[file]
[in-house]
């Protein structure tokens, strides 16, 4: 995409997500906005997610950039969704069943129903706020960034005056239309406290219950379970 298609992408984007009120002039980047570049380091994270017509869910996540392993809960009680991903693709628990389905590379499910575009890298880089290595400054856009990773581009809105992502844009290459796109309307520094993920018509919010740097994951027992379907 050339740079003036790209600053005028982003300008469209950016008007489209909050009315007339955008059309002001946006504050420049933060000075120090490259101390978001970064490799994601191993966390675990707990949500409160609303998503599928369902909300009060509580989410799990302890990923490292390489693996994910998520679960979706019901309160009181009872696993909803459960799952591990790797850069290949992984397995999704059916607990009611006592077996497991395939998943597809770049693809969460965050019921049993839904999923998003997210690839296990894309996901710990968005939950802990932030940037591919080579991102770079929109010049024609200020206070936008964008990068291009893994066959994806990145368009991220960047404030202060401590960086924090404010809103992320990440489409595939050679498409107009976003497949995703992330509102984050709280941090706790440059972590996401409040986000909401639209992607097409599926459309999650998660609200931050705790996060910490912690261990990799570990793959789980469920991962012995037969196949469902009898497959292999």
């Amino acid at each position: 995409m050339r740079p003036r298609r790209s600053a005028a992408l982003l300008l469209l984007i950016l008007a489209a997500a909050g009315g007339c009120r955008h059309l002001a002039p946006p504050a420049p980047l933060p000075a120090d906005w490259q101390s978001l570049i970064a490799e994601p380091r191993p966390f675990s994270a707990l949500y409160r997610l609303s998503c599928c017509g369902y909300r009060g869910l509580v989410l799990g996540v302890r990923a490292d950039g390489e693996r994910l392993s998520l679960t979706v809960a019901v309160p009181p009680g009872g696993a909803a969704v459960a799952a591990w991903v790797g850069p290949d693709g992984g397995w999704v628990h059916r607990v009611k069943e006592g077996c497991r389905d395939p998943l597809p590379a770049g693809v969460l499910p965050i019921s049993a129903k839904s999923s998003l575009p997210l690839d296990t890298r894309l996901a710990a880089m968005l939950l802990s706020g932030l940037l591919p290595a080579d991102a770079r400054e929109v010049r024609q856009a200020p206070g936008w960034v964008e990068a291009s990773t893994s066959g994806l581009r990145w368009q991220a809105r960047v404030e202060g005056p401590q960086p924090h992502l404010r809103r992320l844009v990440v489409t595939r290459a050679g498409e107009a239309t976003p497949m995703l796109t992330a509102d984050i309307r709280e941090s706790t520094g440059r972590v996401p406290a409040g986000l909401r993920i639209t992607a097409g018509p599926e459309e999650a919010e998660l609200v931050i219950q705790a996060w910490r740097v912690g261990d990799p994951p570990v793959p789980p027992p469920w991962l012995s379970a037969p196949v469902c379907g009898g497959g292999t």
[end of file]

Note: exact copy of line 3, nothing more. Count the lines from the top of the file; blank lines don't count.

């Amino acid at each position: 995409m050339r740079p003036r298609r790209s600053a005028a992408l982003l300008l469209l984007i950016l008007a489209a997500a909050g009315g007339c009120r955008h059309l002001a002039p946006p504050a420049p980047l933060p000075a120090d906005w490259q101390s978001l570049i970064a490799e994601p380091r191993p966390f675990s994270a707990l949500y409160r997610l609303s998503c599928c017509g369902y909300r009060g869910l509580v989410l799990g996540v302890r990923a490292d950039g390489e693996r994910l392993s998520l679960t979706v809960a019901v309160p009181p009680g009872g696993a909803a969704v459960a799952a591990w991903v790797g850069p290949d693709g992984g397995w999704v628990h059916r607990v009611k069943e006592g077996c497991r389905d395939p998943l597809p590379a770049g693809v969460l499910p965050i019921s049993a129903k839904s999923s998003l575009p997210l690839d296990t890298r894309l996901a710990a880089m968005l939950l802990s706020g932030l940037l591919p290595a080579d991102a770079r400054e929109v010049r024609q856009a200020p206070g936008w960034v964008e990068a291009s990773t893994s066959g994806l581009r990145w368009q991220a809105r960047v404030e202060g005056p401590q960086p924090h992502l404010r809103r992320l844009v990440v489409t595939r290459a050679g498409e107009a239309t976003p497949m995703l796109t992330a509102d984050i309307r709280e941090s706790t520094g440059r972590v996401p406290a409040g986000l909401r993920i639209t992607a097409g018509p599926e459309e999650a919010e998660l609200v931050i219950q705790a996060w910490r740097v912690g261990d990799p994951p570990v793959p789980p027992p469920w991962l012995s379970a037969p196949v469902c379907g009898g497959g292999t």